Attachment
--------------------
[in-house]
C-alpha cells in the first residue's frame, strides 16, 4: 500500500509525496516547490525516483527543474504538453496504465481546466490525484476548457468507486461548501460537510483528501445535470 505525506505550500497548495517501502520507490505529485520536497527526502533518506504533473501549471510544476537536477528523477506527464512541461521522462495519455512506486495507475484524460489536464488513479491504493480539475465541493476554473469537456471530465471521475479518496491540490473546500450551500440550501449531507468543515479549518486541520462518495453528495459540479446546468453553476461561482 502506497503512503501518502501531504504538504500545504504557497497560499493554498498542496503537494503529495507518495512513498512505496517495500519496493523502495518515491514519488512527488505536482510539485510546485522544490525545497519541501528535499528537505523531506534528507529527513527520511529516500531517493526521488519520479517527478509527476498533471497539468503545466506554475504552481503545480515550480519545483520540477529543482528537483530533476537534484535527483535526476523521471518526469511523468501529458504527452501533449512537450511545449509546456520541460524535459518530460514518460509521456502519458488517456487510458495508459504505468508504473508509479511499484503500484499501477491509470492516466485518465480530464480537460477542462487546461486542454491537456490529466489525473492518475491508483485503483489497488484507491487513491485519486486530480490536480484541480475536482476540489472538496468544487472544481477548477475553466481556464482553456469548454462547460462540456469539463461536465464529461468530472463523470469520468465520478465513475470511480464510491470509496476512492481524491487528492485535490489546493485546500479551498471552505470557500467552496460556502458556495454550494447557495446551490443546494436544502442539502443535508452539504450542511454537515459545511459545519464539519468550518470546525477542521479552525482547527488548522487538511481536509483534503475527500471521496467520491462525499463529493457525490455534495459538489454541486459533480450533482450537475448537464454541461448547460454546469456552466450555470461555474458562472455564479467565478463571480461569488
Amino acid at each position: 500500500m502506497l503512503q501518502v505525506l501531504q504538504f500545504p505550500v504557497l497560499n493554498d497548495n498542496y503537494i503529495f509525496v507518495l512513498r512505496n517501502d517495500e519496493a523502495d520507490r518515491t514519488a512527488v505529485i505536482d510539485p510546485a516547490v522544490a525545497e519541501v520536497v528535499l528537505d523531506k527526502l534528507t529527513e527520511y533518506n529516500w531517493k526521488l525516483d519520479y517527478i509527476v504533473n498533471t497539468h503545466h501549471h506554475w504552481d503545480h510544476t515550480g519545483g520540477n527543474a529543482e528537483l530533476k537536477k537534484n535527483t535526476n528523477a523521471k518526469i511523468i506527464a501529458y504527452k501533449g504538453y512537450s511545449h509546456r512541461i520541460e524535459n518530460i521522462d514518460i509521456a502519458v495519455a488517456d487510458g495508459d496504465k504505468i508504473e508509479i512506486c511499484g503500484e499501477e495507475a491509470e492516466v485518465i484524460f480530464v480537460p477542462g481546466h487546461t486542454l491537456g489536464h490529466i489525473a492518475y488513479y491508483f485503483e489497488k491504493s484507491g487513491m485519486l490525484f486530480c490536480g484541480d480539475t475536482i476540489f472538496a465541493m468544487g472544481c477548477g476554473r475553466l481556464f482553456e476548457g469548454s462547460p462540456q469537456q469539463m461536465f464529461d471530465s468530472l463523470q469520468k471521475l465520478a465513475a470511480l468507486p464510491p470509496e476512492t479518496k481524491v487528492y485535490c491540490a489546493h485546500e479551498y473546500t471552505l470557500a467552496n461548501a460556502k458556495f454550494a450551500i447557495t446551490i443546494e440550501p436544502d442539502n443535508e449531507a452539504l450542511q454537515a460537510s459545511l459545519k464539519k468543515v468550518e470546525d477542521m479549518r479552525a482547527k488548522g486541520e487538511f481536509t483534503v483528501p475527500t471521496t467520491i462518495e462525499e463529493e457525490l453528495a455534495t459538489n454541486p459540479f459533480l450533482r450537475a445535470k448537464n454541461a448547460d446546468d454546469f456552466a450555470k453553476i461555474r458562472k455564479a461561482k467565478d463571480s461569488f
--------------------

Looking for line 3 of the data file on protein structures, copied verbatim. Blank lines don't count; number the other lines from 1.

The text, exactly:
Amino acid at each position: 500500500m502506497l503512503q501518502v505525506l501531504q504538504f500545504p505550500v504557497l497560499n493554498d497548495n498542496y503537494i503529495f509525496v507518495l512513498r512505496n517501502d517495500e519496493a523502495d520507490r518515491t514519488a512527488v505529485i505536482d510539485p510546485a516547490v522544490a525545497e519541501v520536497v528535499l528537505d523531506k527526502l534528507t529527513e527520511y533518506n529516500w531517493k526521488l525516483d519520479y517527478i509527476v504533473n498533471t497539468h503545466h501549471h506554475w504552481d503545480h510544476t515550480g519545483g520540477n527543474a529543482e528537483l530533476k537536477k537534484n535527483t535526476n528523477a523521471k518526469i511523468i506527464a501529458y504527452k501533449g504538453y512537450s511545449h509546456r512541461i520541460e524535459n518530460i521522462d514518460i509521456a502519458v495519455a488517456d487510458g495508459d496504465k504505468i508504473e508509479i512506486c511499484g503500484e499501477e495507475a491509470e492516466v485518465i484524460f480530464v480537460p477542462g481546466h487546461t486542454l491537456g489536464h490529466i489525473a492518475y488513479y491508483f485503483e489497488k491504493s484507491g487513491m485519486l490525484f486530480c490536480g484541480d480539475t475536482i476540489f472538496a465541493m468544487g472544481c477548477g476554473r475553466l481556464f482553456e476548457g469548454s462547460p462540456q469537456q469539463m461536465f464529461d471530465s468530472l463523470q469520468k471521475l465520478a465513475a470511480l468507486p464510491p470509496e476512492t479518496k481524491v487528492y485535490c491540490a489546493h485546500e479551498y473546500t471552505l470557500a467552496n461548501a460556502k458556495f454550494a450551500i447557495t446551490i443546494e440550501p436544502d442539502n443535508e449531507a452539504l450542511q454537515a460537510s459545511l459545519k464539519k468543515v468550518e470546525d477542521m479549518r479552525a482547527k488548522g486541520e487538511f481536509t483534503v483528501p475527500t471521496t467520491i462518495e462525499e463529493e457525490l453528495a455534495t459538489n454541486p459540479f459533480l450533482r450537475a445535470k448537464n454541461a448547460d446546468d454546469f456552466a450555470k453553476i461555474r458562472k455564479a461561482k467565478d463571480s461569488f